I ask why, why,why?
You have the power of making changes for everything, than why don’t you apply the power in something good. Why don’t you apply the power to build somebody’s future like David.
It not about me or you or David or anybody means anybody, its for somebody who wants to make his/her life better.I want to study here, work here, collect some money, go back , do something better for my country so that children like David have a better life for him and their sister.
I don’t know what I am writing here, there is so much to say so much to share, but the way I am writing might not be understandable, but I pray that everybody understand education is not a business, just give the children their right to study and decide a better life for them. And I am not only talking about my country, I want all student from all over the world to have a better and a cheap education.
Even the educated person acts like a animal sometime. So selling education is not a better idea, giving knowledge is a better solution.
I am not saying make the education free but I am saying make the education cheap that everybody can afford going to a school or University and be a able person to make their country and the whole world more beautiful.
What do you think of the PSW Visa changes?: I am completely heartbroken about the changes. I am not one of those people from a non-Western country with broken English looking to settle in an ethnic enclave. I’m an American who enjoys the English lifestyle along with my boyfriend and friends, and I have the ability to make a real contribution to the economy. This is completely unfair, as these changes were announced after I had already applied and accepted my place at UEA. They could at least let the path expire this September to give everyone who is completing a course this year to finish. This is just so wrong and upsetting and I have no idea what to do….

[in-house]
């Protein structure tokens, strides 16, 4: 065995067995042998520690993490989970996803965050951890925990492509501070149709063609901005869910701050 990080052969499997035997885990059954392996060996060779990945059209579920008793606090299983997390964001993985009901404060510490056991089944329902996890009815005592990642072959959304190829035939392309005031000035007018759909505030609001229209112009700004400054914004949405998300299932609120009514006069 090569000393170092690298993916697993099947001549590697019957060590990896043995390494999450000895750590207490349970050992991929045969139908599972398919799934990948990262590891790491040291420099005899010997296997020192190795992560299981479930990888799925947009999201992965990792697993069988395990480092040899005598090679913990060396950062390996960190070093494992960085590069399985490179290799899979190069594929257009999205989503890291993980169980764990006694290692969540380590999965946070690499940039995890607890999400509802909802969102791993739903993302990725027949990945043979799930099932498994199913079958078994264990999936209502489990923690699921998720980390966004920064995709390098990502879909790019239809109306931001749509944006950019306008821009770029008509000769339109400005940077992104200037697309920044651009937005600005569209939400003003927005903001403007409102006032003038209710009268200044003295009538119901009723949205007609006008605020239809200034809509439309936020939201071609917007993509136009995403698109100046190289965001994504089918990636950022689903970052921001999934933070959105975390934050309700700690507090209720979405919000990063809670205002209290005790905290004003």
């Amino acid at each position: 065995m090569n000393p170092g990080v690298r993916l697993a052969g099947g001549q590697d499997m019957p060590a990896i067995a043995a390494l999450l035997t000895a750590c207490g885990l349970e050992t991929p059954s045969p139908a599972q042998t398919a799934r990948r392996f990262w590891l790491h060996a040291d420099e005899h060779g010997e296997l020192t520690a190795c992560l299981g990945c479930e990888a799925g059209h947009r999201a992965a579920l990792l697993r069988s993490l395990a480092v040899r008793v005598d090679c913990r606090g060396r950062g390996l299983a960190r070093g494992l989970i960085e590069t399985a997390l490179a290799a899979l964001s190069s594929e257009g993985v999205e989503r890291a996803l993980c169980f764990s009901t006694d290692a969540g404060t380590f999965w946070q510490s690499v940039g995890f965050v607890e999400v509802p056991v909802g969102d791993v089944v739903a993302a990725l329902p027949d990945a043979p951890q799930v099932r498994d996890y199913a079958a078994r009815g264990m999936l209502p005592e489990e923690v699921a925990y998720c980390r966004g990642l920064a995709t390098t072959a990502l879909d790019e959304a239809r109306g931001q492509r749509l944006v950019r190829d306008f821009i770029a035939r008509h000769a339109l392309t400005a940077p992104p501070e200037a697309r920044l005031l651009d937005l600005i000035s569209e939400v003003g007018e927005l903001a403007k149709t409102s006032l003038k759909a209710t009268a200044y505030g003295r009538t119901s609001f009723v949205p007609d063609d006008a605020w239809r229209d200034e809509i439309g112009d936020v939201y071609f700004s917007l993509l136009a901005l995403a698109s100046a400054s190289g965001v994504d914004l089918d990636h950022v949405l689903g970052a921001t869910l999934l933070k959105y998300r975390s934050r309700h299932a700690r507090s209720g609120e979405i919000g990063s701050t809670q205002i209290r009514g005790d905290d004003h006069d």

Although I am a new student being in UK for almost 7 months, I was quite impressed by all the efficiency and fast response from private and governmental services. I cannot say the same thing about UKBA. Although I am lucky enough to be part of EU, due to an apparent fear of Romanians and Bulgarians flooding the work market we need to apply for the right to work. Specially as a student, being able to work during studies can really teach you a lot more then an university can. Not just about the subject you are studying, but about life in general, getting along with work colleagues, understanding the value of money and so on. But, beside the fact that I am against the fact that even as a student at a British university I am not allowed to work without that permit, it also takes SOO LONG to get that permit. It’s been almost 4 months, and it seams that just this week my documentation was taken for verification. I am baffled by the fact that it takes so long. It is not like I want to schedule a meeting with the queen. All the international students were accepted to study here based on their qualities, not on their financial capabilities, which many of the applicants lack. That being said, for a lot of students the denial of the working right (at least during their studies) it’s major impact to the whole experience and maybe the student financial well being.